The Voting News Daily: Using Super PACs to Get Rid of Super PACs, Arcane rules let Senate stall release of finance reports

National: Using Super PACs to Get Rid of Super PACs | Roll Call

Want to get big money out of politics? Set up a super PAC. That seemingly incongruous formula has been seized on by a growing number of watchdog groups, self-styled reformers and student activists who have set up more than a dozen super PACs aimed at putting a stop to unrestricted campaign spending. With names such as America’s Super PAC for the Permanent Elimination of America’s Super PACs, Citizens Against Super PACs and No Dirty Money Elections, these protest political action committees are sober-minded, satirical or sometimes both. Take CREEP, a super PAC set up by Georgetown University graduate student Robert Lucas. The name is a tongue-in-cheek reference the Nixon-era Committee for the Re-Election of the President, which organized the Watergate break-ins 40 years ago. But Lucas, 23, has a high-minded goal of “raising voices, not dollars,” as he put it and is pushing for both public financing of campaigns and tax code reforms that would pull back the curtain on election-related spending. He has no plans to back candidates or party committees. Read More

National: Arcane rules let Senate stall release of finance reports | Detroit Free Press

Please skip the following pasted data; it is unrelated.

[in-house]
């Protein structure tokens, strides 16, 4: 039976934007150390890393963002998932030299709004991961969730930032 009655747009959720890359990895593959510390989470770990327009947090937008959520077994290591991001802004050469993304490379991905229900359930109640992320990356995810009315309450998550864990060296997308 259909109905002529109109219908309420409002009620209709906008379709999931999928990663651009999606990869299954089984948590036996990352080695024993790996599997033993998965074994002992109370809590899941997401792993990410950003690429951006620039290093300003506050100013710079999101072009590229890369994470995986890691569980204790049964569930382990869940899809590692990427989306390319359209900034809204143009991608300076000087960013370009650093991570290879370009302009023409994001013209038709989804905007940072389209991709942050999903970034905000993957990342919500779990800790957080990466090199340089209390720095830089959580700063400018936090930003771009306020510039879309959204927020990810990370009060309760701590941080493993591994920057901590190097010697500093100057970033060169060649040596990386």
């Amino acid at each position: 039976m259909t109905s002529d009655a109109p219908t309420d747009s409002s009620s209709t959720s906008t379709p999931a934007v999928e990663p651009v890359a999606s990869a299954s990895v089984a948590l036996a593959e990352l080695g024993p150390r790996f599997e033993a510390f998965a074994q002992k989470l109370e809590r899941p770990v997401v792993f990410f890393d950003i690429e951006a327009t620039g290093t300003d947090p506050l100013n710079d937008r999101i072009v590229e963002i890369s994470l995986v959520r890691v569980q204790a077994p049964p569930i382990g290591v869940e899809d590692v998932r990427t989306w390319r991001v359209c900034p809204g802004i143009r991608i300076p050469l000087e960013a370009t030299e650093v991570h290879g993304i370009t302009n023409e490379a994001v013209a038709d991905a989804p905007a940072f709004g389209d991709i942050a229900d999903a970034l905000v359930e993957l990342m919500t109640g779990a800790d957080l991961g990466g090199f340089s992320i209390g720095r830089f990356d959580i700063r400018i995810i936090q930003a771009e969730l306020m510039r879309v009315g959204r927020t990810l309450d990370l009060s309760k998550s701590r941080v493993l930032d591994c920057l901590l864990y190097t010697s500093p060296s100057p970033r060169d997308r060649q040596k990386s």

In this digital age of immediate news and information, the U.S. Senate is still stuck firmly in 20th Century. Under arcane Senate rules, candidates don’t have to file their campaign finance reports electronically and can, instead, go through a tedious process that holds up reports for weeks, even months. “It allows them to hide who is bankrolling their campaigns,” said Rich Robinson of the Michigan Campaign Finance Network, which tracks campaign spending. “When you think about the time and money they’re wasting to play this stupid game, they really ought to be ashamed of themselves.” For the past decade, candidates for the U.S. House of Representatives and president of the U.S. and political action committees have been required to file their campaign finance reports electronically with the Federal Elections Commission. The e-filing system, which also is used for most state office candidates, allows for almost immediate access to campaign finance reports — which reveal who is contributing to campaigns and how candidates are spending their money. For many voters, the money trail provides essential information that helps them determine whom they will support on Election Day. Read More

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